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    Thursday, September 17, 2015

    Testing Your Child For a Mental Disorder

      Many people do not believe in the legitimacy of the labels currently provided by mental health professionals who claim that they are “diagnosing and treating mental disorders.” Much has been written about this subject and I tackle it in depth in my forthcoming book The Future of Mental Health: Deconstructing the Mental Disorder Paradigm. In today’s piece I want to make just one point: that if you are the parent of a child or a teen who has been recommended for mental health “testing,” it is on your shoulders to discern whether or not you believe in the basic premises involved. 

    If it has been suggested (or virtually mandated) that your child be “tested,” what does that mean? What exactly is being “tested”? A test is worthless—and very likely dangerous—if the underlying construct is invalid. For your child to have “attention deficit disorder,” for example, there must be such a thing as “attention deficit disorder.” It wouldn’t matter if there were a hundred tests to support the notion that you had something if that something didn’t really exist. Creating a test to support a construct is child’s play. That the test exists says nothing about the validity of the construct.

    A test may indicate or “prove” that your child is sad. But that is not a test for the “mental disorder of depression” unless there is a “mental disorder of depression.” A test may indicate or “prove” that your child is anxious. But that is not a test for the “mental disorder of generalized anxiety” unless there is a “mental disorder of generalized anxiety.” A test may indicate or “prove” that your child is not interested in what he is not interested in and squirms when not interested. But that is not a test for the “mental disorder of attention deficit hyperactivity disorder” unless there is a “mental disorder of attention deficit hyperactivity disorder.”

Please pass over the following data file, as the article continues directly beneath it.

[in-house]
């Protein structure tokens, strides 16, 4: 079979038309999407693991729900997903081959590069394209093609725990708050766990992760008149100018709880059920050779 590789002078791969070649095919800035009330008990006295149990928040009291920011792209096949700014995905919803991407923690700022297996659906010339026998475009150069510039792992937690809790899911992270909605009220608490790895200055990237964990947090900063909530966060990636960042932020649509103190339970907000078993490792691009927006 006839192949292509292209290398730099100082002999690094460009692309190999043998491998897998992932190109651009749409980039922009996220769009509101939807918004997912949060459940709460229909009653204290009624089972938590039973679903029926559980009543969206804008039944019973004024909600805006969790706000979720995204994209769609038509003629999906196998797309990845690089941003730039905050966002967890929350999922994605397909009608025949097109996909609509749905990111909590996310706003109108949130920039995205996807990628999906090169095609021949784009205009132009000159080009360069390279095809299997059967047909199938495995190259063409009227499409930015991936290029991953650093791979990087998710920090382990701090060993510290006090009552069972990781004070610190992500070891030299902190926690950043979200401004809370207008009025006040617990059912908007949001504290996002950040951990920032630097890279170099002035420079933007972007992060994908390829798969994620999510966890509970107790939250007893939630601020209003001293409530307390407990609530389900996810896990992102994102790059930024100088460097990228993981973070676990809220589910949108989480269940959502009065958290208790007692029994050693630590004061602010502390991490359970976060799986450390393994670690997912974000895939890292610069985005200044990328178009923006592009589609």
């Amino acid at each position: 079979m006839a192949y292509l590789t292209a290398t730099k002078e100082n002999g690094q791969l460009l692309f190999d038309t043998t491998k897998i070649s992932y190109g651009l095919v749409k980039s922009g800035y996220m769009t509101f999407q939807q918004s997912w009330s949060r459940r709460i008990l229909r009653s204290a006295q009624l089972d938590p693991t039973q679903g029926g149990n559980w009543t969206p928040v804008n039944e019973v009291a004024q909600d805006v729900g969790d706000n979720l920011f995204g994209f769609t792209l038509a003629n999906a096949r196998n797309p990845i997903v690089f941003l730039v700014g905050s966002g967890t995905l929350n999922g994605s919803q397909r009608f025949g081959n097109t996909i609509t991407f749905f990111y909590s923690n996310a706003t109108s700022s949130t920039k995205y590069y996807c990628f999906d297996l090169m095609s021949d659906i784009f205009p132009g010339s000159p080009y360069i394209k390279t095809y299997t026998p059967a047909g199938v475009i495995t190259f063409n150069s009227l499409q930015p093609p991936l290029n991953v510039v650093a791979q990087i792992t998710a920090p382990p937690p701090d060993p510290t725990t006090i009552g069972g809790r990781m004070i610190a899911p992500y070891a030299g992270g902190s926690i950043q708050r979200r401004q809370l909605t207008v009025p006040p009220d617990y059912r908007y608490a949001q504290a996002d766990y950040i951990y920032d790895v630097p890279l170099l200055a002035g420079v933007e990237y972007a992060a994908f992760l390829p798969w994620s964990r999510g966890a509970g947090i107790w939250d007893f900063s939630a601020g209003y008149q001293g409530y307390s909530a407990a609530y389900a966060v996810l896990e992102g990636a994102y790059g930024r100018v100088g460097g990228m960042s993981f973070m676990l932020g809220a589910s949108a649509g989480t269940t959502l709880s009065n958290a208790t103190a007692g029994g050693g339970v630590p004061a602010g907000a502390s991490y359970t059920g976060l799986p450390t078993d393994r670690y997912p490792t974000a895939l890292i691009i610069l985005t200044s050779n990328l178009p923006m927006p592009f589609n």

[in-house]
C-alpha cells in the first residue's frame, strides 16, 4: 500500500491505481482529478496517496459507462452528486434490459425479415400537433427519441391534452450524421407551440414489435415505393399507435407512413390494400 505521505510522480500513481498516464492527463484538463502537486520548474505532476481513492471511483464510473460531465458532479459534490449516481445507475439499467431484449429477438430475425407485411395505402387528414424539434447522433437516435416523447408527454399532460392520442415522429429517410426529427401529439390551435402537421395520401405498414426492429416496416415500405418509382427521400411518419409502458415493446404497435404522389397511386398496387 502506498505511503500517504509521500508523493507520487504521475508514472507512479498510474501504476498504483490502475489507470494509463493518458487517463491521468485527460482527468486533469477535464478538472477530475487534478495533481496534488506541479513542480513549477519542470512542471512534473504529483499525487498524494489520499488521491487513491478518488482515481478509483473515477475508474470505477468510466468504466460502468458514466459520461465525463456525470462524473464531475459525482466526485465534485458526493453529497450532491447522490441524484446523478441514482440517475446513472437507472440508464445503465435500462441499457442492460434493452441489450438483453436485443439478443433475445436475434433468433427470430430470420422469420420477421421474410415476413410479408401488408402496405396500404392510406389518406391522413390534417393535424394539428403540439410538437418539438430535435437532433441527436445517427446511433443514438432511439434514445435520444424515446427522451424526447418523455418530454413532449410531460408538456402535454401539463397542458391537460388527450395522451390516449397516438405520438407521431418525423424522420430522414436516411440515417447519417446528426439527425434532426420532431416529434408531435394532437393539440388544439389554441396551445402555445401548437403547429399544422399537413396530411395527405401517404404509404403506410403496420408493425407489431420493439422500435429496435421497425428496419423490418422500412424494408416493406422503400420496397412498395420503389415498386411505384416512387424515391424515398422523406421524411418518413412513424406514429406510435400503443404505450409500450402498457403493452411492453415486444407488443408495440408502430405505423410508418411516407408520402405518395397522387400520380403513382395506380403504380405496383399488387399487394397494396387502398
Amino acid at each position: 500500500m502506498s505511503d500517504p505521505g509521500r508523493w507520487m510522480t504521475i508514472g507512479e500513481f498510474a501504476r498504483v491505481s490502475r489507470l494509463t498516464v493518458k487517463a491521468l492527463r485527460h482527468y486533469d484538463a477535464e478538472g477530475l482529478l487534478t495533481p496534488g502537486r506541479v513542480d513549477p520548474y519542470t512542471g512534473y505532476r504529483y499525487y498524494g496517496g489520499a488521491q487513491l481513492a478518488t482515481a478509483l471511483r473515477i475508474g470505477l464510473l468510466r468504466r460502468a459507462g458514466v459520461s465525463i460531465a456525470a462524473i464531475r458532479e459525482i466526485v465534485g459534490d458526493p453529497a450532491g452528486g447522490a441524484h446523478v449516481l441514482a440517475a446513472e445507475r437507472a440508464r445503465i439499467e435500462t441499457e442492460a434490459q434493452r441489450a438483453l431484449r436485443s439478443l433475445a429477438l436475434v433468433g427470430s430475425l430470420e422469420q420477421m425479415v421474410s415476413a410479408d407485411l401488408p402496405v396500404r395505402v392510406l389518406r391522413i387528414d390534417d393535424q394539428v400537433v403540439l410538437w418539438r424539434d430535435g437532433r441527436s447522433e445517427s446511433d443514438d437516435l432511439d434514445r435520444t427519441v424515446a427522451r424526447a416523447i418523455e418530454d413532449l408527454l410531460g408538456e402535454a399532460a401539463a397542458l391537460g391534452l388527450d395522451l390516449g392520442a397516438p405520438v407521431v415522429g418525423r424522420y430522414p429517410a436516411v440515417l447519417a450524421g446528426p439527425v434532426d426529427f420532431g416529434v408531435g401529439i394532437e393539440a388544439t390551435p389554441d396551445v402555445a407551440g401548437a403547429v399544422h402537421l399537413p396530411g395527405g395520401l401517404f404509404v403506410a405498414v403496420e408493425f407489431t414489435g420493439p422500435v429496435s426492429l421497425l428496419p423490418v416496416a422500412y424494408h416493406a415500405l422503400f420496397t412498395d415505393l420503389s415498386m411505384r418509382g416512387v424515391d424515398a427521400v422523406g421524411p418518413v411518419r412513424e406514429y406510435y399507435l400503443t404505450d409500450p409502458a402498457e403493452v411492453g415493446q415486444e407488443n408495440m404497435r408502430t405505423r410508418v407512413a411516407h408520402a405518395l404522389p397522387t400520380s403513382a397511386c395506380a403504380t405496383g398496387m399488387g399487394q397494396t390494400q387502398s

In our current system, you are put in the position of trusting that the establishment is doing a honorable job of identifying conditions that exist rather than pinning labels on sets of “symptoms” so as to create a cash flow. Is that honorable job being done? Many critics of the system do not believe that it is. It is a shame that you have the job of detective in addition to the hard-enough job of parent. But you do have that job of detective. One place that you might engage in that detective work is via the extensive reading list (of over one hundred books) that I’ve compiled and posted at http://www.thefutureofmentalhealth.com (link is external)

    As a mind experiment, I can easily make up a “mental disorder” and then create a test to test for it. Let’s say that it serves me to call “eating your ice cream before you eat your peas” a mental disorder. Let’s call that a “sweet compulsion disorder.” Next I create a test to see if you prefer to eat your ice cream first or your peas first (and if you are a child, which are you likely to pick?). Creating that test would be a snap. I would simply ask you in fifteen or twenty different ways whether you prefer ice cream to peas, say by changing the flavor of the ice cream in each question: “Do you prefer eating chocolate ice cream to peas?”; “Do you prefer eating strawberry ice cream to peas?”; etc. That’s all there is to it!